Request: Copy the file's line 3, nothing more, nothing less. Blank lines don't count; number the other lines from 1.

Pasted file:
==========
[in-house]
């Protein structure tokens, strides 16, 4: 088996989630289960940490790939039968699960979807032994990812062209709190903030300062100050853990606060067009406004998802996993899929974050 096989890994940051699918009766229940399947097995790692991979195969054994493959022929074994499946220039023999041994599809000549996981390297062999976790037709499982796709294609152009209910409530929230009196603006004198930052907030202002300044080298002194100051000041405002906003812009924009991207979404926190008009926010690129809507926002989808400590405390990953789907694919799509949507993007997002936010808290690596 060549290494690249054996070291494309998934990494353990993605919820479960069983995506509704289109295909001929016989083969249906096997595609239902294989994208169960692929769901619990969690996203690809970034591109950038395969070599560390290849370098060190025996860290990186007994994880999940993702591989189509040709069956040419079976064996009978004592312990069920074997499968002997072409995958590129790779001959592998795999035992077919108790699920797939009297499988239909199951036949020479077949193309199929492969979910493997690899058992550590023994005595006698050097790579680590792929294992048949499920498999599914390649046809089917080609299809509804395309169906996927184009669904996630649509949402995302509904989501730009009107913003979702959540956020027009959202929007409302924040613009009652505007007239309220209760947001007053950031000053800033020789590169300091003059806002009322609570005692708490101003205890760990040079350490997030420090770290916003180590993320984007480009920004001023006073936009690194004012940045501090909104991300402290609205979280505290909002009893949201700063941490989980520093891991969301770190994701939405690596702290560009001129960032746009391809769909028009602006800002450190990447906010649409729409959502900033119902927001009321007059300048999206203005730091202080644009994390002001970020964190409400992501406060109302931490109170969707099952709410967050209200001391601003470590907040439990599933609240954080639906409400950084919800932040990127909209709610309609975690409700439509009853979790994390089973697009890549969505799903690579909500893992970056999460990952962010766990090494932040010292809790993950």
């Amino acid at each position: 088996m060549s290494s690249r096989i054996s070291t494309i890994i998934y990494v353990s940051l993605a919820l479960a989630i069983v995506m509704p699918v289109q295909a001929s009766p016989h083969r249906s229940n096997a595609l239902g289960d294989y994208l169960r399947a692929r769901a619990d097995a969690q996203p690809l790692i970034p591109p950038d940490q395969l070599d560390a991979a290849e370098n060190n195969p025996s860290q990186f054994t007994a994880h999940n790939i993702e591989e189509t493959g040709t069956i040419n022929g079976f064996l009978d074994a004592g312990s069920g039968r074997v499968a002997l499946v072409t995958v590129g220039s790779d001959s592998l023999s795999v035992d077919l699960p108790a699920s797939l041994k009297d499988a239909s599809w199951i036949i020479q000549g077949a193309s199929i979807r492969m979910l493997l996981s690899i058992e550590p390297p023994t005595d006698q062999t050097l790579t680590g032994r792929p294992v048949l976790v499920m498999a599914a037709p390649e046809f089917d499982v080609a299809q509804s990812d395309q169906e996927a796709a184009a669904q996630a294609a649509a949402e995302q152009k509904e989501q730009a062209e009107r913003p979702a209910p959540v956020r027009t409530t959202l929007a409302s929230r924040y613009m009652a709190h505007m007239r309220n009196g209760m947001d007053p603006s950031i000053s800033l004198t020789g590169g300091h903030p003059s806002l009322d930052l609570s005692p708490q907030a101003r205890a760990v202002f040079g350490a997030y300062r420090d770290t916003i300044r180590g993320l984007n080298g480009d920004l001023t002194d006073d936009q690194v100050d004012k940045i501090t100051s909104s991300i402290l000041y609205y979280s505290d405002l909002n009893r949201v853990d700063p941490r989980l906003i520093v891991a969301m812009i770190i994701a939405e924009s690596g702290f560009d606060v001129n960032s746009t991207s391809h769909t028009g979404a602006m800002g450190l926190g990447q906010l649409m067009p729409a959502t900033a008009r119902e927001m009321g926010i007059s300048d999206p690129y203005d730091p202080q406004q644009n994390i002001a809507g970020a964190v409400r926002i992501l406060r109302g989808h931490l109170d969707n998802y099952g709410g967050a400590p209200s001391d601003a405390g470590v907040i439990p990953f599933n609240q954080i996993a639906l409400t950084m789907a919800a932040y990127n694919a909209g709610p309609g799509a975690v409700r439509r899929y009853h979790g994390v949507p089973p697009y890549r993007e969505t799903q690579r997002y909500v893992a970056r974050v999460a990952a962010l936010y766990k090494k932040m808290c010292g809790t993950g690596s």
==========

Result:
């Amino acid at each position: 088996m060549s290494s690249r096989i054996s070291t494309i890994i998934y990494v353990s940051l993605a919820l479960a989630i069983v995506m509704p699918v289109q295909a001929s009766p016989h083969r249906s229940n096997a595609l239902g289960d294989y994208l169960r399947a692929r769901a619990d097995a969690q996203p690809l790692i970034p591109p950038d940490q395969l070599d560390a991979a290849e370098n060190n195969p025996s860290q990186f054994t007994a994880h999940n790939i993702e591989e189509t493959g040709t069956i040419n022929g079976f064996l009978d074994a004592g312990s069920g039968r074997v499968a002997l499946v072409t995958v590129g220039s790779d001959s592998l023999s795999v035992d077919l699960p108790a699920s797939l041994k009297d499988a239909s599809w199951i036949i020479q000549g077949a193309s199929i979807r492969m979910l493997l996981s690899i058992e550590p390297p023994t005595d006698q062999t050097l790579t680590g032994r792929p294992v048949l976790v499920m498999a599914a037709p390649e046809f089917d499982v080609a299809q509804s990812d395309q169906e996927a796709a184009a669904q996630a294609a649509a949402e995302q152009k509904e989501q730009a062209e009107r913003p979702a209910p959540v956020r027009t409530t959202l929007a409302s929230r924040y613009m009652a709190h505007m007239r309220n009196g209760m947001d007053p603006s950031i000053s800033l004198t020789g590169g300091h903030p003059s806002l009322d930052l609570s005692p708490q907030a101003r205890a760990v202002f040079g350490a997030y300062r420090d770290t916003i300044r180590g993320l984007n080298g480009d920004l001023t002194d006073d936009q690194v100050d004012k940045i501090t100051s909104s991300i402290l000041y609205y979280s505290d405002l909002n009893r949201v853990d700063p941490r989980l906003i520093v891991a969301m812009i770190i994701a939405e924009s690596g702290f560009d606060v001129n960032s746009t991207s391809h769909t028009g979404a602006m800002g450190l926190g990447q906010l649409m067009p729409a959502t900033a008009r119902e927001m009321g926010i007059s300048d999206p690129y203005d730091p202080q406004q644009n994390i002001a809507g970020a964190v409400r926002i992501l406060r109302g989808h931490l109170d969707n998802y099952g709410g967050a400590p209200s001391d601003a405390g470590v907040i439990p990953f599933n609240q954080i996993a639906l409400t950084m789907a919800a932040y990127n694919a909209g709610p309609g799509a975690v409700r439509r899929y009853h979790g994390v949507p089973p697009y890549r993007e969505t799903q690579r997002y909500v893992a970056r974050v999460a990952a962010l936010y766990k090494k932040m808290c010292g809790t993950g690596s």